Job search site Indeed also confirms that “a lot of companies have hired tech jobs in the last six months.”

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According to Indeed, positions such as cloud engineer and Python developer are currently most common at large banks and financial services companies.

Other areas that are in high demand are healthcare and social assistance. Statistics Canada reports that these areas have record high job vacancies in the second quarter of 2022. Job vacancies in the accommodation and catering sector are also increasing, with a 12.7% increase over the previous quarter.

“Great resignation” and more desire to be hired

Aside from market forces, there are also some cultural and demographic factors at play.

“We’re still experiencing the ‘great resignation’ after the pandemic and we’re still not having an extremely difficult time finding talent, but it’s not as easy as it used to be,” Contento said.

Despite economic indicators pointing to a possible “mild” recession, speculation could be made that it could officially start in early 2023, one of the best times to land a job.

A survey by Robert Half Canada shows that 47% of managers report an increase in voluntary turnover in their departments over the past year. In response, two in five managers say they are increasing starting salaries.

They also report that more than 30% offer remote options or signing bonuses. Another 31% relax educational, skill or experience requirements. Remote work remains very attractive, with 30% of employers looking for candidates outside of their company’s geographic area.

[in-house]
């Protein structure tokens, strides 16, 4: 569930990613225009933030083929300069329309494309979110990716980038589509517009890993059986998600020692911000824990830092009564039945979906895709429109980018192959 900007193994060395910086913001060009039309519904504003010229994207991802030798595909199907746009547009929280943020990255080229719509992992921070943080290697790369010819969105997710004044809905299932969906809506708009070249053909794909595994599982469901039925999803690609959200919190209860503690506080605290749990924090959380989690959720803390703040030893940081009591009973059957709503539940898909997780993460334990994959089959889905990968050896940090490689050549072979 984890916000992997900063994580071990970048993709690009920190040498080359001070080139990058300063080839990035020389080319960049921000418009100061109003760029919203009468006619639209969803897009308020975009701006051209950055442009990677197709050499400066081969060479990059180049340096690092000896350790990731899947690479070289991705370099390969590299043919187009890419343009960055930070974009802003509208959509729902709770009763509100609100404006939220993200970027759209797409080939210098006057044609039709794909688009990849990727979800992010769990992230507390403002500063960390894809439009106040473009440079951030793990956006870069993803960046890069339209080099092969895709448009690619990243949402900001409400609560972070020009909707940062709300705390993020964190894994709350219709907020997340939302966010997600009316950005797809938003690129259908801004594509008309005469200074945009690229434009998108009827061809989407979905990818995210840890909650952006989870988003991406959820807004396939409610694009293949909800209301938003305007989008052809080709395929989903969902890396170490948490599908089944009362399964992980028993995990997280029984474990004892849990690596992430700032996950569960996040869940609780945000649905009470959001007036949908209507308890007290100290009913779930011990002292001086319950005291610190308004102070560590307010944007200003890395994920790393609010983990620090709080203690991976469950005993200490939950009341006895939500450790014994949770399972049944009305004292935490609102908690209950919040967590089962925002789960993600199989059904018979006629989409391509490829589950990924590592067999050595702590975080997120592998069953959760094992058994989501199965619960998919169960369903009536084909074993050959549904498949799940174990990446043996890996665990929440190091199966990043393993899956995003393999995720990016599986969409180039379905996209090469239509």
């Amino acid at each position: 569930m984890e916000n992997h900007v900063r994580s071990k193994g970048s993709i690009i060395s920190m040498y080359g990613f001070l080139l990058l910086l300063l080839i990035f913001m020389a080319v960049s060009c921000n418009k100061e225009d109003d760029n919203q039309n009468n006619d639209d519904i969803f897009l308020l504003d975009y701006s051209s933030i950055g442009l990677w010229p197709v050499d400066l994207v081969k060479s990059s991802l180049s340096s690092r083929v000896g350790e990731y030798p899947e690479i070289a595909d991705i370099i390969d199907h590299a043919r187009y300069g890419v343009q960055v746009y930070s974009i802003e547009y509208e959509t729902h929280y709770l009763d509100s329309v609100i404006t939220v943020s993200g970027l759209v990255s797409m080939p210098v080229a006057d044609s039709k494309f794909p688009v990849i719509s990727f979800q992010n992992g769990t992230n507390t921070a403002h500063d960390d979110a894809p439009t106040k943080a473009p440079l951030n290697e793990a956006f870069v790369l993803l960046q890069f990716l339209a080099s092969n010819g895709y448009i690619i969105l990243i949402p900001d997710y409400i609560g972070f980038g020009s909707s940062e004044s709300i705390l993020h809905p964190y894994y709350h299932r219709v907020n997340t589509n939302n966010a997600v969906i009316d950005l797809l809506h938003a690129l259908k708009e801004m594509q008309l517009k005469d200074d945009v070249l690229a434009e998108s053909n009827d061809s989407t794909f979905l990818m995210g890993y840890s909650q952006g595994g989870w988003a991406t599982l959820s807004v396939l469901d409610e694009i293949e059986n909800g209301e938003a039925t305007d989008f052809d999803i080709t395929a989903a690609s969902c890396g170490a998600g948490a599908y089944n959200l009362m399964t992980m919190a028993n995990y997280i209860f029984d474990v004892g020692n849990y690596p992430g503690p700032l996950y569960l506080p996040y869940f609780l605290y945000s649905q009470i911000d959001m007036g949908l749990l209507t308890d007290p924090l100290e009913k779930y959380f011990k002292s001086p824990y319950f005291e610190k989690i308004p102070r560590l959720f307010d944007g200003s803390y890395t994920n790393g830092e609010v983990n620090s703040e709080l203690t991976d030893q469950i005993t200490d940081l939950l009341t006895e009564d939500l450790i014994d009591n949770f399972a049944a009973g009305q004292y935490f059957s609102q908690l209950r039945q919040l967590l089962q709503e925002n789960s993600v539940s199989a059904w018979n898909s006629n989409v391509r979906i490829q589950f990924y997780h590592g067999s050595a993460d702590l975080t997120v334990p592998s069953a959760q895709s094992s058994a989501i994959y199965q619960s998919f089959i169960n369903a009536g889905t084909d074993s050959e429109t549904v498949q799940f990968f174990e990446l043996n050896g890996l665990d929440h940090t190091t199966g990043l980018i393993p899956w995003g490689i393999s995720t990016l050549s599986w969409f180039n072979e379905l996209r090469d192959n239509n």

Big Retirement or Big Retirement?

To add fuel to the fire, more and more people are retiring or about to retire in the Canadian job market.

Statistics Canada reported that as of August, 307,000 Canadians have stopped working in the past year. That’s an increase of 31.8% year-on-year and 12.5% ​​more than 2019.

“We’ve always assumed that the natural unemployment rate in Canada was probably around 6%, even in a tight past labor market,” Antunes said. “We’ve never seen it go under sustainably.”

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“I think what we’re seeing is basically the pressure from people leaving the workforce, the baby boomer cohort is really retiring now.”

And it seems that early retirement will remain a trend for the foreseeable future. A survey by RBC Insurance found that more than a third of new retirees have decided to retire earlier than planned, and another 30% of early retirees plan to change their retirement date due to the coronavirus pandemic.

Canadians take on extra jobs

To add another twist to the work situation, more Canadians appear to be opting for an additional part-time job. This could be a result of rising costs for goods and services due to inflation.

“Gig employment has helped many Canadians supplement their incomes in recent years and certainly in the pre-pandemic years,” Antunes said.

“And maybe that’s a trend that will continue; There is no doubt that household incomes are currently under severe pressure.”

The trend appears to be continuing and even growing for Uber.

“The number of people signing up to ride on the Uber platform in Canada is one of the highest points since the pandemic began,” said Keerthana Rang, Corporate Communications Lead, Uber Canada.